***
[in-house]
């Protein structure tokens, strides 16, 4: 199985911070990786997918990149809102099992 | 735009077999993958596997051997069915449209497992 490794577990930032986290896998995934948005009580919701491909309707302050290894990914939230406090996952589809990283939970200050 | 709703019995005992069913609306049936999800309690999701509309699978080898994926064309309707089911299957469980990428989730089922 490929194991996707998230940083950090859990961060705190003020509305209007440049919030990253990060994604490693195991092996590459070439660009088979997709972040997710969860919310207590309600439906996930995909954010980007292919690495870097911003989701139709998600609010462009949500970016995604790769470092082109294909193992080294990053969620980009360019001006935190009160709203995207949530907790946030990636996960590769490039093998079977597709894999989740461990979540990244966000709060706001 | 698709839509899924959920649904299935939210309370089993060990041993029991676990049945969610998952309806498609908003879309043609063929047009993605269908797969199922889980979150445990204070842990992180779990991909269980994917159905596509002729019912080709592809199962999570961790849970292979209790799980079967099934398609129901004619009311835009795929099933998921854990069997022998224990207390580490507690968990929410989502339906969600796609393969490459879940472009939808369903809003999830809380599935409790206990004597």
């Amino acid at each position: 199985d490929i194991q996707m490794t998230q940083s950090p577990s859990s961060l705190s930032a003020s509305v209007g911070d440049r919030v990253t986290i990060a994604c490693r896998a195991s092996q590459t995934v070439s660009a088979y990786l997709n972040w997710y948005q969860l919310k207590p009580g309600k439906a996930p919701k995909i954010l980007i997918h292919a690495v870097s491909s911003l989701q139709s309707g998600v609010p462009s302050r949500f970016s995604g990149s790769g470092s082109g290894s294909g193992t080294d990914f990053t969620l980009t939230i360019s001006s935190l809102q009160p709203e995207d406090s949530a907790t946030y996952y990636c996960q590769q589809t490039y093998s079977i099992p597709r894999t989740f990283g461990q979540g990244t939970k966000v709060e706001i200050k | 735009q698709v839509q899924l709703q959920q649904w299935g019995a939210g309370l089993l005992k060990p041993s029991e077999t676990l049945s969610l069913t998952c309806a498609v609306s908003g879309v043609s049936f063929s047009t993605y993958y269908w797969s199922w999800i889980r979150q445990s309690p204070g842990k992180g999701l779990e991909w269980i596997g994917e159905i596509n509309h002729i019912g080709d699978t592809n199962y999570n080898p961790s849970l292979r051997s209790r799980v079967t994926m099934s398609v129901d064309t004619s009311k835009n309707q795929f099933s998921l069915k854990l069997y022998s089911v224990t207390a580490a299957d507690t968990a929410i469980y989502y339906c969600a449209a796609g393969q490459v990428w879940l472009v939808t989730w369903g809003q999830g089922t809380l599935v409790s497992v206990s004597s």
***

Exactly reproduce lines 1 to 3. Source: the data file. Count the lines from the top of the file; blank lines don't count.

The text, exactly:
[in-house]
């Protein structure tokens, strides 16, 4: 199985911070990786997918990149809102099992 | 735009077999993958596997051997069915449209497992 490794577990930032986290896998995934948005009580919701491909309707302050290894990914939230406090996952589809990283939970200050 | 709703019995005992069913609306049936999800309690999701509309699978080898994926064309309707089911299957469980990428989730089922 490929194991996707998230940083950090859990961060705190003020509305209007440049919030990253990060994604490693195991092996590459070439660009088979997709972040997710969860919310207590309600439906996930995909954010980007292919690495870097911003989701139709998600609010462009949500970016995604790769470092082109294909193992080294990053969620980009360019001006935190009160709203995207949530907790946030990636996960590769490039093998079977597709894999989740461990979540990244966000709060706001 | 698709839509899924959920649904299935939210309370089993060990041993029991676990049945969610998952309806498609908003879309043609063929047009993605269908797969199922889980979150445990204070842990992180779990991909269980994917159905596509002729019912080709592809199962999570961790849970292979209790799980079967099934398609129901004619009311835009795929099933998921854990069997022998224990207390580490507690968990929410989502339906969600796609393969490459879940472009939808369903809003999830809380599935409790206990004597």
């Amino acid at each position: 199985d490929i194991q996707m490794t998230q940083s950090p577990s859990s961060l705190s930032a003020s509305v209007g911070d440049r919030v990253t986290i990060a994604c490693r896998a195991s092996q590459t995934v070439s660009a088979y990786l997709n972040w997710y948005q969860l919310k207590p009580g309600k439906a996930p919701k995909i954010l980007i997918h292919a690495v870097s491909s911003l989701q139709s309707g998600v609010p462009s302050r949500f970016s995604g990149s790769g470092s082109g290894s294909g193992t080294d990914f990053t969620l980009t939230i360019s001006s935190l809102q009160p709203e995207d406090s949530a907790t946030y996952y990636c996960q590769q589809t490039y093998s079977i099992p597709r894999t989740f990283g461990q979540g990244t939970k966000v709060e706001i200050k | 735009q698709v839509q899924l709703q959920q649904w299935g019995a939210g309370l089993l005992k060990p041993s029991e077999t676990l049945s969610l069913t998952c309806a498609v609306s908003g879309v043609s049936f063929s047009t993605y993958y269908w797969s199922w999800i889980r979150q445990s309690p204070g842990k992180g999701l779990e991909w269980i596997g994917e159905i596509n509309h002729i019912g080709d699978t592809n199962y999570n080898p961790s849970l292979r051997s209790r799980v079967t994926m099934s398609v129901d064309t004619s009311k835009n309707q795929f099933s998921l069915k854990l069997y022998s089911v224990t207390a580490a299957d507690t968990a929410i469980y989502y339906c969600a449209a796609g393969q490459v990428w879940l472009v939808t989730w369903g809003q999830g089922t809380l599935v409790s497992v206990s004597s």